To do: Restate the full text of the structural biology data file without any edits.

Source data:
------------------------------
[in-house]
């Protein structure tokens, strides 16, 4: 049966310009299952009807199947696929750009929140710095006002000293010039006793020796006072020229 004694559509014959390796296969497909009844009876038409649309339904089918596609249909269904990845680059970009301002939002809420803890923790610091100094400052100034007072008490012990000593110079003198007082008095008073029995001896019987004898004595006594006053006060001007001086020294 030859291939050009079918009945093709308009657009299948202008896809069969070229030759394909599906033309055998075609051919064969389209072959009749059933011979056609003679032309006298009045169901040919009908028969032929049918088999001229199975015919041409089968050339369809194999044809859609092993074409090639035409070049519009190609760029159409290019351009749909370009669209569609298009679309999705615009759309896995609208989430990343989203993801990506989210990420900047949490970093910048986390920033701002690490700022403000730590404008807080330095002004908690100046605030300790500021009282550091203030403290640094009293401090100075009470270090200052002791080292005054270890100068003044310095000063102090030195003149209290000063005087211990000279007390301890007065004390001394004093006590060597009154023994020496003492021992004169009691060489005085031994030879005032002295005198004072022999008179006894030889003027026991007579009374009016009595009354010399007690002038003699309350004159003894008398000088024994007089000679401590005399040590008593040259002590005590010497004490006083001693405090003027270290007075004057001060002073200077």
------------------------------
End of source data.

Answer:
[in-house]
């Protein structure tokens, strides 16, 4: 049966310009299952009807199947696929750009929140710095006002000293010039006793020796006072020229 004694559509014959390796296969497909009844009876038409649309339904089918596609249909269904990845680059970009301002939002809420803890923790610091100094400052100034007072008490012990000593110079003198007082008095008073029995001896019987004898004595006594006053006060001007001086020294 030859291939050009079918009945093709308009657009299948202008896809069969070229030759394909599906033309055998075609051919064969389209072959009749059933011979056609003679032309006298009045169901040919009908028969032929049918088999001229199975015919041409089968050339369809194999044809859609092993074409090639035409070049519009190609760029159409290019351009749909370009669209569609298009679309999705615009759309896995609208989430990343989203993801990506989210990420900047949490970093910048986390920033701002690490700022403000730590404008807080330095002004908690100046605030300790500021009282550091203030403290640094009293401090100075009470270090200052002791080292005054270890100068003044310095000063102090030195003149209290000063005087211990000279007390301890007065004390001394004093006590060597009154023994020496003492021992004169009691060489005085031994030879005032002295005198004072022999008179006894030889003027026991007579009374009016009595009354010399007690002038003699309350004159003894008398000088024994007089000679401590005399040590008593040259002590005590010497004490006083001693405090003027270290007075004057001060002073200077």